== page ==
Page. (July 17, 2002)
EPIC, Consumer Groups, State AGs Argue for Stronger Privacy Safeguards
for Financial Records. EPIC, Privacy
Rights Clearinghouse, U.S.
PIRG and Consumers
Union submitted comments
(PDF) on May 1 for a U.S. Treasury Department study
on the effectiveness of Gramm-Leach-Bliley Act financial privacy protections.
The study is required by law to shed light on the information sharing
practices of the financial services industry. The comments describe flaws
in the implementation of the GLB Act and demonstrate the benefits for
consumers if an "opt-in" approach is adopted for financial information
sharing. 37 state Attorneys General also filed comments
for the study, stating that "current law does not adequately protect
consumers' privacy" and poses a significant risk to consumers. (May
Groups Petition Agencies to Improve Financial Privacy. EPIC has
joined Public Citizen and other organizations in petitioning federal agencies
to improve notice and opt-out mechanisms under the Gramm-Leach-Bliley
Act (GLBA). The petition
(PDF) urges the agencies to adopt requirements of clear, concise language
for GLBA privacy notices and to require more effective measures to allow
consumers to opt-out from financial information sharing. (July
Report: Opt-Out Notices Are Difficult to Understand. The Privacy
Rights Clearinghouse has published a report
showing that most opt-out notices required by the Gramm-Leach-Bliley Act
are written at a second-year college level. Federal law requires that
these notices must be written in "plain language." The notices explain
how financial institutions collect, share, and use personal information
and how individuals can opt-out from certain types of information use.
Proposed Financial Privacy Regulations Released. The Treasury
Department, Federal Reserve, Federal Deposit Insurance Corporation, and
Office of Thrift Supervision issued a joint notice of proposed rule-making
on February 3. The rules
(160K PDF) will govern how financial institutions may pass on customer
information to affiliated and third parties. On February 24, the Federal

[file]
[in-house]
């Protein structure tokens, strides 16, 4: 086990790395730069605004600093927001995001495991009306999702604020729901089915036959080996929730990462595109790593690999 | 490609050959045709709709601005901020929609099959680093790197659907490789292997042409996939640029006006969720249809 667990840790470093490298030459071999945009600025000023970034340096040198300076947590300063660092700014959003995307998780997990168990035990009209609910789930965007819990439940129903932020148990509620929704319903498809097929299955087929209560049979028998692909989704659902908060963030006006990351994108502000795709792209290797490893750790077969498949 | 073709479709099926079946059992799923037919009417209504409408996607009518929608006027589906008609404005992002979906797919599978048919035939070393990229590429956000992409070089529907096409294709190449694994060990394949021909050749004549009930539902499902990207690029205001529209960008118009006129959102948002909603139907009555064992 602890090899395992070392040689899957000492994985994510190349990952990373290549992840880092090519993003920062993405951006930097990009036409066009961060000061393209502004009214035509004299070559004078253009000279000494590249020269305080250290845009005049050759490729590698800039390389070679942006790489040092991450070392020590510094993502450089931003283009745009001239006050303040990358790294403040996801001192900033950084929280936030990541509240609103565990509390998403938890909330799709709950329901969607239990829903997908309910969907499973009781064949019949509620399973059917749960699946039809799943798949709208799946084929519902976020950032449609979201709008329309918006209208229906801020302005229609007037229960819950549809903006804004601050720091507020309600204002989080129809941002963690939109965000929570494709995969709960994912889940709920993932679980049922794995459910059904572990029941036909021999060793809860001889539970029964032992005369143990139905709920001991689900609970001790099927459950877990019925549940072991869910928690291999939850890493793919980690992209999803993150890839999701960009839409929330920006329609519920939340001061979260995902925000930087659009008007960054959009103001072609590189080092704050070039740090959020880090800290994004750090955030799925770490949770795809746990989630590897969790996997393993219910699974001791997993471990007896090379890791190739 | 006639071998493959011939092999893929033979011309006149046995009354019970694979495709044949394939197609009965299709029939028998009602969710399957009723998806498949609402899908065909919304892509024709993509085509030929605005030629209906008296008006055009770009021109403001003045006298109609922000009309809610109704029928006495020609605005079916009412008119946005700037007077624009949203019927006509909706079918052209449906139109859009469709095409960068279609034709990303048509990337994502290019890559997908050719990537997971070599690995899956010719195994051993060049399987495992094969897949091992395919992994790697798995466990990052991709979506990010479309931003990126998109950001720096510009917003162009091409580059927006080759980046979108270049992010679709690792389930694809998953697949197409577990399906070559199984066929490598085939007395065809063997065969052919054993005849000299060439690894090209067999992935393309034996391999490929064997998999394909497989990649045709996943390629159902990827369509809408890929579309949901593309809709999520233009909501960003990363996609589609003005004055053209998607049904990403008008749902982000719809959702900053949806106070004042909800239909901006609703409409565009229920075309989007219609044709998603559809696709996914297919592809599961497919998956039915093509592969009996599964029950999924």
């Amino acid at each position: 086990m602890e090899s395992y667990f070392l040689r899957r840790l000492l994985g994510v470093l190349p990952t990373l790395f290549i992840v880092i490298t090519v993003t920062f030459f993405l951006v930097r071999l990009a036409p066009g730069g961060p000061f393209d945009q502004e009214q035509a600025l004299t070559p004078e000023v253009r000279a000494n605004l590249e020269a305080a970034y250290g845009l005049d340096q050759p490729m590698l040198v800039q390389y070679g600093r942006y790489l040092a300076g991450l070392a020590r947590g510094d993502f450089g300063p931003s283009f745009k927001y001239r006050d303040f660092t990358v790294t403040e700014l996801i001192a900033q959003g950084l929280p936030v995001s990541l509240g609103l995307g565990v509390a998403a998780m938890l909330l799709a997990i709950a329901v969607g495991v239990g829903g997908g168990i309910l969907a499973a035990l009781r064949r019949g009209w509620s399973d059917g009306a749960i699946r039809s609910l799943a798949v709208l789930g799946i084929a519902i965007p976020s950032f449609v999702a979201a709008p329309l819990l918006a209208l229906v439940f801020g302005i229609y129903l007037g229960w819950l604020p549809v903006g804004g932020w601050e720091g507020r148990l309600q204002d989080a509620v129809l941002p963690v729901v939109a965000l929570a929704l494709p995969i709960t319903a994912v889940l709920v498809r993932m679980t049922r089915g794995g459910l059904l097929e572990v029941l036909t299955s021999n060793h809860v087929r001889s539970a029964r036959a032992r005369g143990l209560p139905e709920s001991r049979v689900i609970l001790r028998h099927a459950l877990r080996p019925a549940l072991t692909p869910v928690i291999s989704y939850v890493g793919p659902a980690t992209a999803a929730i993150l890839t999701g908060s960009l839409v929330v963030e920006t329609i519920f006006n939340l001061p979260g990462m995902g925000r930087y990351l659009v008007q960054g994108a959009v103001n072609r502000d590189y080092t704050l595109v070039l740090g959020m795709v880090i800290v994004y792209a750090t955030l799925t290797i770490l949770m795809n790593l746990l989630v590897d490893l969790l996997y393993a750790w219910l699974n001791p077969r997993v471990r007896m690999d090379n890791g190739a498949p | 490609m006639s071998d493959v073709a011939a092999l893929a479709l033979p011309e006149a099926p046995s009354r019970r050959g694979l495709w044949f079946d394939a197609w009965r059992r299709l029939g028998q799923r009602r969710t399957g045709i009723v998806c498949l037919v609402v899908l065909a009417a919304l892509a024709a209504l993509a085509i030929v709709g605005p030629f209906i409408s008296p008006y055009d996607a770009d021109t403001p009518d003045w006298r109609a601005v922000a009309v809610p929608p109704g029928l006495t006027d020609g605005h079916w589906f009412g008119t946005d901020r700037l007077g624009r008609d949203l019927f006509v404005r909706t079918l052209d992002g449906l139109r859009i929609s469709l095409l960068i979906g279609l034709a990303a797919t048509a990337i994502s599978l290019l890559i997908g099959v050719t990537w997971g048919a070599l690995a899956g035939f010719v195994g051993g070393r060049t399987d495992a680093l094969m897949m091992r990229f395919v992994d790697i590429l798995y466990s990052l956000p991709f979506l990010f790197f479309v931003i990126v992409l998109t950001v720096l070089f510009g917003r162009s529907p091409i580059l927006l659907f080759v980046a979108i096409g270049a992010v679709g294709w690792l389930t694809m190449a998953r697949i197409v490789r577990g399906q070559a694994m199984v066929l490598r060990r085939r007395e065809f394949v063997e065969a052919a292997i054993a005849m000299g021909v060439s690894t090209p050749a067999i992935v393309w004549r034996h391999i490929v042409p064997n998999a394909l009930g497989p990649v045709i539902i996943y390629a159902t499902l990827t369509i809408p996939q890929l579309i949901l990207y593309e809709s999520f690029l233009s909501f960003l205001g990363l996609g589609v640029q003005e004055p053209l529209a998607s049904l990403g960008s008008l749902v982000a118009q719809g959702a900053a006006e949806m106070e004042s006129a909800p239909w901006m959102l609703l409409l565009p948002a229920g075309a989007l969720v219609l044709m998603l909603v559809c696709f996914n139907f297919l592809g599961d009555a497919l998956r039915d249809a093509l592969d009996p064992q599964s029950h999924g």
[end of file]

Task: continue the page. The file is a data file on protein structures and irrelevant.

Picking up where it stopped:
Trade Commission released its own notice
and rules (120K PDF) for financial institutions within its jurisdiction.
Comments on both sets of proposed rules are due by March 31. (Feb.
- Privacy Rights Clearinghouse.
- Privacy Rights
is the Gramm-Leach-Bliley Financial Services Modernization Act of 1999 And
How Does Information Sharing Affect Your Privacy?, US PIRG.
- Federal Trade
Commission GLBA Site.
Asked Questions for the Privacy Regulation, FTC Staff Guidance, December
Privatization of Big Brother (PDF), Report from Attorney General Mike
Hatch of Minnesota.
of Beth Givens to the Federal Trade Commission Workshop, Director, Privacy
Rights Clearinghouse, The Information Marketplace: Merging and Exchanging
Consumer Data, March 13, 2001.
Information Marketplace: Merging and Exchanging Consumer Data, FTC Workshop,
March 13, 2001.
Civil Liberties Union Financial Privacy Feature.
to Financial Institutions from California State Senator Jackie Speier,
November 19, 2002.
our Privacy (POP). POP is a non-profit, non-partisan, organization formed
by private citizens in North Dakota to repeal law SB 2191, which allows
banks and financial institutions to release records customer permission.
It was successful in campaigning for an opt-out scheme with the support
of 73% of population.
- Major Financial
Services Legislation, The Gramm-Leach-Bliley Act (P.L. 106-102): An Overview
(PDF), CRS Report for Congress RL30375, updated December 16, 1999.
Money Laundering Abatement and Anti-Terrorist Financing Act of 2001, Title
III of P.L. 107-56 (PDF), CRS Report for Congress RL31208, updated December
- Financial Privacy:
An Economic Perspective (PDF), CRS Report for Congress RL31758, updated
February 25, 2003.
- Financial Privacy
Laws Affecting Sharing of Customer Information Among Affiliated Institutions
(PDF), CRS Report for Congress RS21427, updated February 27, 2003.